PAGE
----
Posts Tagged ‘tutorial’

So it’s the second instalment of my weekly dip into all things Pinterest & tutorialwise and this week I fell in love with a batch of heart themed goodies………..

This bunting design won hands down for me!

This bunting design won hands down for me!

There’s oodles of stuff dedicated to Valentine’s Day at the moment but the outright winner for catching my eye and making me want to pick up a crochet hook and get started straight away was this marvellous bunting tutorial from Jam Made Studio – You can find the instructions here: http://jammadestudio.blogspot.com.au/2013/03/crochet_17.html

I’ve decided that I’ve GOT to have some for my shed………. and then maybe a little span in the camper van might look quite nice………… Son 2 mentioned that he might want some to present to his girlfriend as a Valentine’s gift…….. the possibilities for creating string after string may well be endless!

So I’ve made a start; Should keep me quiet for a bit………I’ve chosen shades of brown and grey for the shed and sorted out an appropriate colour palette of yarns to complement the bus interior. Son 2 will be consulted shortly as to what his requirements may be……. Yes! I think I may be very quiet for a day or so 😉

The first pennant for the shed is in the bag - Just another five or six to make and the job's a good 'un!

The first pennant for the shed is in the bag – Just another five or six to make and the job’s a good ‘un!

Oh well! Time to start working on another pennant – Bunting won’t make itself I suppose…….

Happy Crafting Folks!!!!

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Whilst my wrist and the dreaded carpal tunnel syndrome continues to be a bit of a problem I’m determined to not let it interfere any longer in my ’52 crafts in 52 weeks’ odyssey. I think a rough tally has revealed that I’m about 7 weeks and nearly two themes behind at the moment; Not good, but I’m sure I will catch up eventually……..

So – a little project tutorial to get me back on track this week which addresses the August theme of ‘Fibre’. Have you got your knitting needles at the ready? Let’s begin……

Instructions for making a simple version of my knitted fairground fish – Hurrah!

For this project you’ll need a pair of 4mm needles, some DK weight yarn, a pair of safety google eyes, BS standard toy stuffing and a large darning needle.

Start by casting on 15 stitches and knitting 4 rows of garter stitch (every row is a knit row).

Continuing in garter stitch, decrease at each end of the next and every alternate row until you are left with a total of 7 stitches.

Purl 7 stitches in the next row – from this point we will be continuing in stocking stitch for the main body of the fish (so it’s knit a line, purl a line from here).

Increase at each end of the next, and every alternate row, until you have 15 stitches.

Continue in stocking stitch without any further shaping for the next 9 rows.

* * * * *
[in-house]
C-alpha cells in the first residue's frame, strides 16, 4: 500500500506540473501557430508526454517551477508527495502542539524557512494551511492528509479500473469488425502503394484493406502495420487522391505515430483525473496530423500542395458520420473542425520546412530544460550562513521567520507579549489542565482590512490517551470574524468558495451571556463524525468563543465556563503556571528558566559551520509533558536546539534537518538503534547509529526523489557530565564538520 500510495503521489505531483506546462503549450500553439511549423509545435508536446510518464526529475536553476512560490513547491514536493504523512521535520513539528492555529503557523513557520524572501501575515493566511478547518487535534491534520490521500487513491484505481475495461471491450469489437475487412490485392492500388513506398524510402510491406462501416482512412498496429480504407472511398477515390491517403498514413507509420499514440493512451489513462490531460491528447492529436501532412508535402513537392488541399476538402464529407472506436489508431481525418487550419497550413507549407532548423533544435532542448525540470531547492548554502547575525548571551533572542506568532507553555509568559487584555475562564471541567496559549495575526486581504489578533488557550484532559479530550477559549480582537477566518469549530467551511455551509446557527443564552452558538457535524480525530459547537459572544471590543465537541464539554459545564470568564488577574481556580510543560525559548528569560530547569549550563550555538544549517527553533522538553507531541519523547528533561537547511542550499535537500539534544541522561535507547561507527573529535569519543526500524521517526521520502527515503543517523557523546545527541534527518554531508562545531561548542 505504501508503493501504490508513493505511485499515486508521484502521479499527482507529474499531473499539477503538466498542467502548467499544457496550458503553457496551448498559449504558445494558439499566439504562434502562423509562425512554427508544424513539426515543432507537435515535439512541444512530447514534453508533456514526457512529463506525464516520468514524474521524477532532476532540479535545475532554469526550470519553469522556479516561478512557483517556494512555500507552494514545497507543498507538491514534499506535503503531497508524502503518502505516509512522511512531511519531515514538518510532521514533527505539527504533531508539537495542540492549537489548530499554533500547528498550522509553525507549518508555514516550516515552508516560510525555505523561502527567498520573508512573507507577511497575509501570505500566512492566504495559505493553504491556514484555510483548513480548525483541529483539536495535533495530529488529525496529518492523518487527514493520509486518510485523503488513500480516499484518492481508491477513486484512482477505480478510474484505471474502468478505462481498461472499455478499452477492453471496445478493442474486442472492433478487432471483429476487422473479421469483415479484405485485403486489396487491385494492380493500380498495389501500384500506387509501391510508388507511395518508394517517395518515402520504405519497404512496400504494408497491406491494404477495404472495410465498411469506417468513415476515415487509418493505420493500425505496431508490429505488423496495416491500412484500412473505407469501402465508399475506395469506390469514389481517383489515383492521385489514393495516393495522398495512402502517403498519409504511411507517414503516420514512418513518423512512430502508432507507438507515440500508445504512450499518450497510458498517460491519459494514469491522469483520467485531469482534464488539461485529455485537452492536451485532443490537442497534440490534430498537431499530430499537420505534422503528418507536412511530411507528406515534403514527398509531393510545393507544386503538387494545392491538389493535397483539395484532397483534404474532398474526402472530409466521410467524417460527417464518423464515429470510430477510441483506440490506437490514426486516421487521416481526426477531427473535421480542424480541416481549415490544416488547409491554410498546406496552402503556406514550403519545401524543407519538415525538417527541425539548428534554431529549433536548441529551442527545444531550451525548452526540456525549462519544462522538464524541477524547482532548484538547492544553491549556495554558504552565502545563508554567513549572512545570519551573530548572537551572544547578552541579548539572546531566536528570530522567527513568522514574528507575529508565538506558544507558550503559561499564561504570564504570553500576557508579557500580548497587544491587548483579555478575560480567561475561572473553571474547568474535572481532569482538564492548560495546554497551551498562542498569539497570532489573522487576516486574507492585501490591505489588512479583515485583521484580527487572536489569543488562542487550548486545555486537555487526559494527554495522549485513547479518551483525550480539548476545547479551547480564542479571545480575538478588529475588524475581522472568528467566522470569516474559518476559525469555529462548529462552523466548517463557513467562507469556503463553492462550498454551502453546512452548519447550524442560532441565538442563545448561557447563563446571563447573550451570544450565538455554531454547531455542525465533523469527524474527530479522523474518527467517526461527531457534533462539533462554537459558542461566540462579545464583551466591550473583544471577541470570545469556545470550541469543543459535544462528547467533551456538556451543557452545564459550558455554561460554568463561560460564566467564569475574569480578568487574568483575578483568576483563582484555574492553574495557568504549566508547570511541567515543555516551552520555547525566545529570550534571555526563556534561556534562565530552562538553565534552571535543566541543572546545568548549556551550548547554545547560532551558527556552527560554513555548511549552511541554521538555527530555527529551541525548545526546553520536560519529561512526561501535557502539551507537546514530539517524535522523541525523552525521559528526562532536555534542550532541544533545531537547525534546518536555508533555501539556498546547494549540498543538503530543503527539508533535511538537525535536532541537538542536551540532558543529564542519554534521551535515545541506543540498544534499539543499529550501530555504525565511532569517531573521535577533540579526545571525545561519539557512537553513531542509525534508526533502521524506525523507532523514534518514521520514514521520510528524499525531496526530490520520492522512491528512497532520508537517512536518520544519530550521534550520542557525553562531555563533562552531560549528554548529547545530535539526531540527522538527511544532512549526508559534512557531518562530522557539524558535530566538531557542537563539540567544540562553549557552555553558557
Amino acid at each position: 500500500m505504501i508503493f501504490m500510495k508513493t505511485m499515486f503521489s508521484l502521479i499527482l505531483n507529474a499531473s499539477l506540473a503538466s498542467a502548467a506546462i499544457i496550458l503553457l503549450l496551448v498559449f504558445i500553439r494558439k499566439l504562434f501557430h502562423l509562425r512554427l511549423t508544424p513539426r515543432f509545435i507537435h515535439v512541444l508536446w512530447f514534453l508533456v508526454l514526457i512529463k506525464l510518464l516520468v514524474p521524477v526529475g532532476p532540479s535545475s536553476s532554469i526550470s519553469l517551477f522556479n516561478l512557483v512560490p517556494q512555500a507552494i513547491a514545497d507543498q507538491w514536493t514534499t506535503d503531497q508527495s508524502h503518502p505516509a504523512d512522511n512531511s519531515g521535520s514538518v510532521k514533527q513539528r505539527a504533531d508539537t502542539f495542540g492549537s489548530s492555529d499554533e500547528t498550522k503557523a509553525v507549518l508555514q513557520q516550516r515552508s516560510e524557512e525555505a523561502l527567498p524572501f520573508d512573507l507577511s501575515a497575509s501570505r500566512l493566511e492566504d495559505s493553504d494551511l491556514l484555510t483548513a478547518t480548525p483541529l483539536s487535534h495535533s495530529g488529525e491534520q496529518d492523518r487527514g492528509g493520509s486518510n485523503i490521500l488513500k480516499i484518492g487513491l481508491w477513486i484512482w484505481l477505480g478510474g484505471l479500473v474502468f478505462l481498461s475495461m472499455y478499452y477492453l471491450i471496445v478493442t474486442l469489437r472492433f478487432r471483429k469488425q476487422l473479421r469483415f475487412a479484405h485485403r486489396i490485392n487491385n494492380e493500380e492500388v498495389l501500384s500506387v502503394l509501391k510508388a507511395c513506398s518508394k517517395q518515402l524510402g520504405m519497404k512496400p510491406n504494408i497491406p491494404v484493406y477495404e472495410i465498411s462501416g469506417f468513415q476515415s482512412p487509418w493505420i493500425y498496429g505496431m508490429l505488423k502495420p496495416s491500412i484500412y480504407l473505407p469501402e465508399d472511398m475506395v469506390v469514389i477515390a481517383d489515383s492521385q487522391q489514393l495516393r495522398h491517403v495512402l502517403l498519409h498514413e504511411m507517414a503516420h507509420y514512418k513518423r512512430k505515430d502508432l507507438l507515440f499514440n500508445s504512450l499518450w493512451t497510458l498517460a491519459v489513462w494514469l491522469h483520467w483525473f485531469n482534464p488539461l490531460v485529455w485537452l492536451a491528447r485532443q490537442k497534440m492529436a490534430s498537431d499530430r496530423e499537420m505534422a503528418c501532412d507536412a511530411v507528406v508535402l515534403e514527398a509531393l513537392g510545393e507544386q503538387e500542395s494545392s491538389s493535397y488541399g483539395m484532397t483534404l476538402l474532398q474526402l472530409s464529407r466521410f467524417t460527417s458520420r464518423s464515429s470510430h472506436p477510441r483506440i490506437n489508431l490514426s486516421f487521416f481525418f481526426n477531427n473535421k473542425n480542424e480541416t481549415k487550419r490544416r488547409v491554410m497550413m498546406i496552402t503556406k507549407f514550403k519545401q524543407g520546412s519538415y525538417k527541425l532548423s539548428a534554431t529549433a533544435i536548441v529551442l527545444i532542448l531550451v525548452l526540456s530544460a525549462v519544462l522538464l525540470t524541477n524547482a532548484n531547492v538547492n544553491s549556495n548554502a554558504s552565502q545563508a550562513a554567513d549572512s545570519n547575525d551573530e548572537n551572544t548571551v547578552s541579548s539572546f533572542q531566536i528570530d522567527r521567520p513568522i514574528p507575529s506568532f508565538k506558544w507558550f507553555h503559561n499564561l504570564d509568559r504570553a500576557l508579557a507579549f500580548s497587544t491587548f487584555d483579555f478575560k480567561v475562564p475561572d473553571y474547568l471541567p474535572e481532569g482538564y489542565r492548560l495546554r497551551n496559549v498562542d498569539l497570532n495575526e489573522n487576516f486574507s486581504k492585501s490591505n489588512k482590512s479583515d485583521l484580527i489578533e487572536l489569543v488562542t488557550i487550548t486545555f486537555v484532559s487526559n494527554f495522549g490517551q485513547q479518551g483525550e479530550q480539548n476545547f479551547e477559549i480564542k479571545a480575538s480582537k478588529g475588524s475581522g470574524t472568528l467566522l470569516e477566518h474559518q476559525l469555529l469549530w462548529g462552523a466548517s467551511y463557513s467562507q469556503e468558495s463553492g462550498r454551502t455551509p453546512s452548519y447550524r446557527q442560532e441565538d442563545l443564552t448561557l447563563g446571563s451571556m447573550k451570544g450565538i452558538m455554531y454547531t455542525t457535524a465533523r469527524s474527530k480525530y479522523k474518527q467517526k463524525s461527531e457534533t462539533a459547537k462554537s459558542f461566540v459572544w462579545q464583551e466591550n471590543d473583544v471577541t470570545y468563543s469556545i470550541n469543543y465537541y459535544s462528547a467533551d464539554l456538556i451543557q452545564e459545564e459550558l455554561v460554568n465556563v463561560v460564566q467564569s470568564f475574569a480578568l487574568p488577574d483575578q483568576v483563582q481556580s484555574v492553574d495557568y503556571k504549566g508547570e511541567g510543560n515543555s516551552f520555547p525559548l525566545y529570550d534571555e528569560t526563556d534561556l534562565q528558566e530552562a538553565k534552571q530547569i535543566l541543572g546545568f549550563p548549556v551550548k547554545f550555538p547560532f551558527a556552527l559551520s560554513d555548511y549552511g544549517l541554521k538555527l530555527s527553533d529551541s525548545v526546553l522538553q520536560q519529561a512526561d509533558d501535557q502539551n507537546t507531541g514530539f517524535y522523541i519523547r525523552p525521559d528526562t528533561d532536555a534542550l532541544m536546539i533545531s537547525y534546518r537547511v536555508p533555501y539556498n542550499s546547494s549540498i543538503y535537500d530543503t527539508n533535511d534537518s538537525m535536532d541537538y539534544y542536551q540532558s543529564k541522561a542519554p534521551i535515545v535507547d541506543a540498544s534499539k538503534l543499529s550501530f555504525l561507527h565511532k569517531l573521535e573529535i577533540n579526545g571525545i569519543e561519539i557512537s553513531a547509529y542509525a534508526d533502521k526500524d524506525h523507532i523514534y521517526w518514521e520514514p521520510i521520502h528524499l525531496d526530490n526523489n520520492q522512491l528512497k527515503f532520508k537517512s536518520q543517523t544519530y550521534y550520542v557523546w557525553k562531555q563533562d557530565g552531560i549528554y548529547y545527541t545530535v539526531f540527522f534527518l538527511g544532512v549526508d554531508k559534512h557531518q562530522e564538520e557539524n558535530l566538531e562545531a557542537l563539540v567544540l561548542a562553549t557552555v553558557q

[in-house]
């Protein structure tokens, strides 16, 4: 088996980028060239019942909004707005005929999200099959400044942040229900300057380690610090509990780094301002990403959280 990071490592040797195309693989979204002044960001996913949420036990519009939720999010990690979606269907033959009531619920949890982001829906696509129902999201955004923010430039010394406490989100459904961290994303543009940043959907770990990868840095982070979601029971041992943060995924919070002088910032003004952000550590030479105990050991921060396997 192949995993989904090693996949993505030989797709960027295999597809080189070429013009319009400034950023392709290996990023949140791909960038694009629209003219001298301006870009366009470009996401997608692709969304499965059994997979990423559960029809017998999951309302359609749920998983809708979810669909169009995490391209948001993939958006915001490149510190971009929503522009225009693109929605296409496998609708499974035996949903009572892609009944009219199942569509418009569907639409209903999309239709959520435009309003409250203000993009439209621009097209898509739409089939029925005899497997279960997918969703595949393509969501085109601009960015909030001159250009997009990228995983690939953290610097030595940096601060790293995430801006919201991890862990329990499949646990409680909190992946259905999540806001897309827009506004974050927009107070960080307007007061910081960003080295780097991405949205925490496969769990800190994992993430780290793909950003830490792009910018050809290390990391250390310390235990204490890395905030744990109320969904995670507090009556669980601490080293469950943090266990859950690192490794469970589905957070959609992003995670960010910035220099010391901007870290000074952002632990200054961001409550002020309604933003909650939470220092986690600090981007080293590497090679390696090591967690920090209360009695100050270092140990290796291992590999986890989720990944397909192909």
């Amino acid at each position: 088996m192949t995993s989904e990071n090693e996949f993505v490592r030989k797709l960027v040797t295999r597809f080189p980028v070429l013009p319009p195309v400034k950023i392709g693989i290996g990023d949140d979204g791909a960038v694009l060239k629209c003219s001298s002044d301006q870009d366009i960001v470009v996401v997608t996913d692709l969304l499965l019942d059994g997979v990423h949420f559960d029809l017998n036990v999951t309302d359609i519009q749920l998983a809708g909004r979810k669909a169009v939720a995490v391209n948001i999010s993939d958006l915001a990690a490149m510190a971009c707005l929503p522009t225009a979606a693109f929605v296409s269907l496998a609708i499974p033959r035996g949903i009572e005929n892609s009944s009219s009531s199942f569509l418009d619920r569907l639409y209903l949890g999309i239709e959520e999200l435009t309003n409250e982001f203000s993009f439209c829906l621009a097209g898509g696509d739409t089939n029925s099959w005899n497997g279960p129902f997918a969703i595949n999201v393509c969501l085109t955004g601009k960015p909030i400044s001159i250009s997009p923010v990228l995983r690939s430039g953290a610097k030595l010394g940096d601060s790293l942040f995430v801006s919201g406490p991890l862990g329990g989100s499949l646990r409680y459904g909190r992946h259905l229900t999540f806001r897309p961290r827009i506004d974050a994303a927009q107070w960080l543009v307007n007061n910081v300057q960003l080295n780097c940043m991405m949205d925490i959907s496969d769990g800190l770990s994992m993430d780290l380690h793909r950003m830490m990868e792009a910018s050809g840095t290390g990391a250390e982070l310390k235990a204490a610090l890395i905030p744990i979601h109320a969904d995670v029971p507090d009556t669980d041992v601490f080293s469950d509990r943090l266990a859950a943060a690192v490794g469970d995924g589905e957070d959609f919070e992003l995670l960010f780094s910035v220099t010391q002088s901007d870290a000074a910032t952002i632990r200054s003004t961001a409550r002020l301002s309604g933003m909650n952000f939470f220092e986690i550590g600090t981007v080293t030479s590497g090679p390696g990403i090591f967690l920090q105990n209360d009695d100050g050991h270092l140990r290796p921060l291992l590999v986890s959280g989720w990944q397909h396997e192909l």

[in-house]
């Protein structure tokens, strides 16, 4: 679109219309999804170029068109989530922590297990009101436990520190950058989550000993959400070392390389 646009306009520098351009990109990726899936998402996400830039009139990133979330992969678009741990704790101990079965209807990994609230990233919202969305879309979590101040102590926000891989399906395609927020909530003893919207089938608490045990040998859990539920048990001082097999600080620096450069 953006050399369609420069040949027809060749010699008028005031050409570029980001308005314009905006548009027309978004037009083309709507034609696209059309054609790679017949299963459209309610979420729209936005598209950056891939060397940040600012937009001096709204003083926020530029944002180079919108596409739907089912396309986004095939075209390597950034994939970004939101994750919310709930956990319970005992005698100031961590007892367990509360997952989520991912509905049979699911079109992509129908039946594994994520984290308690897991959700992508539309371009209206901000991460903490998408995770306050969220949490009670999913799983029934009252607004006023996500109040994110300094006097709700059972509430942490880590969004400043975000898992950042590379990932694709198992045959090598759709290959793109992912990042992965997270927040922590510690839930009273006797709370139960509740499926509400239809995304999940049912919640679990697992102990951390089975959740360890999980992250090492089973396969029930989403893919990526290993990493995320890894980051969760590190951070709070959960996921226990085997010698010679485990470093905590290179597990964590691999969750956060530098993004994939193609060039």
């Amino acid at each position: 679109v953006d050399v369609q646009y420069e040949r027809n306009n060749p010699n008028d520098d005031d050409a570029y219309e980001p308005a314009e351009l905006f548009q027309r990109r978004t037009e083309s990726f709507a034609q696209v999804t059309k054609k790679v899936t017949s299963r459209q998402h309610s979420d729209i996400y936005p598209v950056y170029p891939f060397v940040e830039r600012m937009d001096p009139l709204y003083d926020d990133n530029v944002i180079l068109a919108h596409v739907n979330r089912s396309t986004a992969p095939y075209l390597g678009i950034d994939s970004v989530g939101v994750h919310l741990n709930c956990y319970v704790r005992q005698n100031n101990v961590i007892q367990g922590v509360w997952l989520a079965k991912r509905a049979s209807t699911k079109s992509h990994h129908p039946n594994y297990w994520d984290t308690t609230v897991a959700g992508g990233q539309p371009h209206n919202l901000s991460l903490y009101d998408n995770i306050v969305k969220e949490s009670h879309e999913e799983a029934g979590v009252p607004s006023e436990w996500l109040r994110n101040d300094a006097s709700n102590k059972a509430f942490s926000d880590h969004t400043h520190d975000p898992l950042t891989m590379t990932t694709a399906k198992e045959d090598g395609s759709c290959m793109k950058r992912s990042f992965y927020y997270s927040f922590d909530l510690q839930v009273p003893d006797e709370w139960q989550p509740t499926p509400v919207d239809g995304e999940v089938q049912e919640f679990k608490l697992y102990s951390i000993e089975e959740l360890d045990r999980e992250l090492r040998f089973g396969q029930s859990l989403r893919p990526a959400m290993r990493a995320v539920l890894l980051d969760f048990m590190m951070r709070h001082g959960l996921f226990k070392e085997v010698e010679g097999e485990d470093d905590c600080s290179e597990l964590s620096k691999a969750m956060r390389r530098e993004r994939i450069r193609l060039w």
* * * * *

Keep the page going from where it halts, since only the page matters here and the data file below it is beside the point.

Now we’re going to go back to garter stitch – so we’ll be knitting every row from here. Decrease at each end of this, and every alternate row until you have three stitches.

To finish, knit these three stitches together and fasten off. Repeat the whole process again for a second fish shape.

When both pieces are complete, position the safety eyes, sew together inside out, leaving the tail end open ready for turning and stuffing.

Turn the right way round – remember, it can be a bit of a squeeze at the tail as it’s only 7 stitches wide! Stuff lightly – the blunt end of the knitting needle is a great aid in helping to complete this task. Oversew the ends of the tail together and tie off, weaving in any loose ends.

I like to add a little bit of fishing line to the central back of my fish and display them suspended in little plastic bags – just like fairground fish. Ultra cute and very quick and easy to make!

Please feel free to use this tutorial to make your own fairground fish but remember to acknowledge the designer should you choose to do so. My fairground fish design is ACID protected with detailed paperwork and images to support each stage of production – so to avoid legal action please do not attempt to sell the pattern or design as your own 😉

My first appearance in ‘Craftseller’ magazine 🙂

I’ve been celebrating having a few more moments of fame over the last few weeks…….. as I’ve had a quick mention in ‘Craftseller’ magazine; Blink and you’ll miss it though!

Anywhoo, back to Earth and another quick make for this week’s post – Fabric Flower Hair Barrettes.

Felt clad flower barrettes by Wulli Bulli (aka The Big Blue Bully Bus).

This is another one of those projects that doesn’t take too long to complete and is great for using up any scraps of fabric and felt that you may have lying around. You will need: a needle and thread, scraps of wool felt, a vintage button, a blank snap fastening hair barrette, 6 small circles of lightweight fabric, sharp scissors and a marker pen.

It’s time to use the Sizzix machine again and blow the dust off that ‘Circles’ die 😉

Start by making your flower; Fold a fabric circle in half and place a running stitch close to the outside edge.

When you pull the thread the fabric will gather in gentle folds to form a petal shape.

Repeat this step another five times in total before gently pulling the thread tight to form each of the flower petals. Secure in a ring with a few stitches.

A few stitches at the end will form the ring centre of your fabric flower.

Now we’re going to make the felt cladding……. start by tracing an outline around the blank barrette – make this larger so that you have space to stitch around the outer edge.

Don’t worry about the pen marks – they’ll be hidden on the inside of your work.

Cut out two identical pieces of wool felt; make a little slit in one piece to feed the snap mechanism through.